For the past ten years, a skull that is believed to have belonged to Nat Turner has belonged to Richard Hatcher, former mayor of Gary, Indiana. But now, it has been turned over to Turner’s descendants, who have since turned it over to the Smithsonian for DNA testing.
In early October, a small gathering of nine people arrived at a hotel suite in Gary to mark the occasion as the skull was handed over to Turner’s descendants.
“Eternal God, we are gathered here today to honor you, and to honor the legendary liberator, emancipator of the enslaved, and revolutionary of righteous, the Reverend Nathaniel Turner,” prayed Reverend John Jackson of Trinity United Church of Christ at the start of the event.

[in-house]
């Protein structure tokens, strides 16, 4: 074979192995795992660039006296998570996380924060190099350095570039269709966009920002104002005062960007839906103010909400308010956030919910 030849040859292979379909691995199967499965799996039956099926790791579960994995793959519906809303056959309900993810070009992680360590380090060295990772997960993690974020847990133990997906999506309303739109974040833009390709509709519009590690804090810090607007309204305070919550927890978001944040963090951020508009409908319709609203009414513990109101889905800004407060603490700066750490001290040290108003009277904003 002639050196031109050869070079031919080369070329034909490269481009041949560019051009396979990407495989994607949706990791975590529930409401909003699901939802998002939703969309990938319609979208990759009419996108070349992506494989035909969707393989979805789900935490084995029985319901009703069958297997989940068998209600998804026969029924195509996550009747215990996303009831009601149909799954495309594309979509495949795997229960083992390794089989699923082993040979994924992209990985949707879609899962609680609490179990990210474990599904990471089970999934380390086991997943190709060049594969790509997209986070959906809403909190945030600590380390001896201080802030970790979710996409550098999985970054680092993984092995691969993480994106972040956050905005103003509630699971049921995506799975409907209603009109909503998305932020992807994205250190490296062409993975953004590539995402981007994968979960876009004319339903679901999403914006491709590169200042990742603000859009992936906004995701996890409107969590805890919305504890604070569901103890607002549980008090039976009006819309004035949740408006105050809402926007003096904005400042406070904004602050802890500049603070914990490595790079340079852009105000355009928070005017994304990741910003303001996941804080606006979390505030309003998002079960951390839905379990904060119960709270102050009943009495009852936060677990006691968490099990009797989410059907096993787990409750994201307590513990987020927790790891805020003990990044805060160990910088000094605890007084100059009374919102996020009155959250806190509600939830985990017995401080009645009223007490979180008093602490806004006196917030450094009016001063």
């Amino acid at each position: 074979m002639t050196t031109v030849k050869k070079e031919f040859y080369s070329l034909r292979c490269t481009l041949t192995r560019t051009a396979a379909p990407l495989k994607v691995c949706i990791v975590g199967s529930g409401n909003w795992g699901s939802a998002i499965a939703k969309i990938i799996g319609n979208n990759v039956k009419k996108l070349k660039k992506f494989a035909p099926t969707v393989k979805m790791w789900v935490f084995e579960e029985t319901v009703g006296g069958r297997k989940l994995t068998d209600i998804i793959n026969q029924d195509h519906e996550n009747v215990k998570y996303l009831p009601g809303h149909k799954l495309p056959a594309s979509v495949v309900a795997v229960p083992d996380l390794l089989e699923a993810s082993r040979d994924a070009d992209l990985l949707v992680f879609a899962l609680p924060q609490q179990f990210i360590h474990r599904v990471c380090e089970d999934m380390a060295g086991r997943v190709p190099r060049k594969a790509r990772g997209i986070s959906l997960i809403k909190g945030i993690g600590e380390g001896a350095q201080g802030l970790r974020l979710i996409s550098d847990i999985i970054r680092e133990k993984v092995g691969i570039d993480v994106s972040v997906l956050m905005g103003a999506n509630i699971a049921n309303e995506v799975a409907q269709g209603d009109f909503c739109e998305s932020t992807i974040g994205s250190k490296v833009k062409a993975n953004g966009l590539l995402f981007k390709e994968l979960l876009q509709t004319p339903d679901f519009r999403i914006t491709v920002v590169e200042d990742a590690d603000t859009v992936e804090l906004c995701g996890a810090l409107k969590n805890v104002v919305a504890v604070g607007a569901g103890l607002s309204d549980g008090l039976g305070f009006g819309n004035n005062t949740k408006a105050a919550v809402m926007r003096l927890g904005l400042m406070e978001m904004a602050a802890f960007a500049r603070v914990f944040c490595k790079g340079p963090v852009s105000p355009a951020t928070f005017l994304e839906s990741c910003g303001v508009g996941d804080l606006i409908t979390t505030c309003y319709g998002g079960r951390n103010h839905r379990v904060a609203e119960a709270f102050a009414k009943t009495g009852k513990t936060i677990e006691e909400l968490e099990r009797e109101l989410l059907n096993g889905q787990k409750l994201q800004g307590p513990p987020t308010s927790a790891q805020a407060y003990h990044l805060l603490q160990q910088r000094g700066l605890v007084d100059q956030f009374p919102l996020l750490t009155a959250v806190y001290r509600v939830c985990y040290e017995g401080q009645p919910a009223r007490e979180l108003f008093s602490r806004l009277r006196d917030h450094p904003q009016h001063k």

Shanna Batten Aguirre and Shelly Lucas Wood, both of whom are descendants of Nat Turner, flew out from Washington, D.C., for the event.
“The legacy of Nat Turner has had enduring impact, not simply upon our family, but upon American history,” Aguirre said. “Certainly, this fragile fragment holds enormous emotional value for me, for my family. But it is of immeasurable value because it is a poignant reminder of the price of freedom. In a very tangible way, it asserts the humanity of people who were systemically dehumanized. Its incredible existence demands acknowledgment that, yes, this black life mattered.”
It’s not entirely clear what became of Turner’s remains, with stories circulating that after his hanging, his torso was buried but his skull and brain were sent away for study. Turner’s descendants have given the skull to the Smithsonian to be tested to determine its authenticity.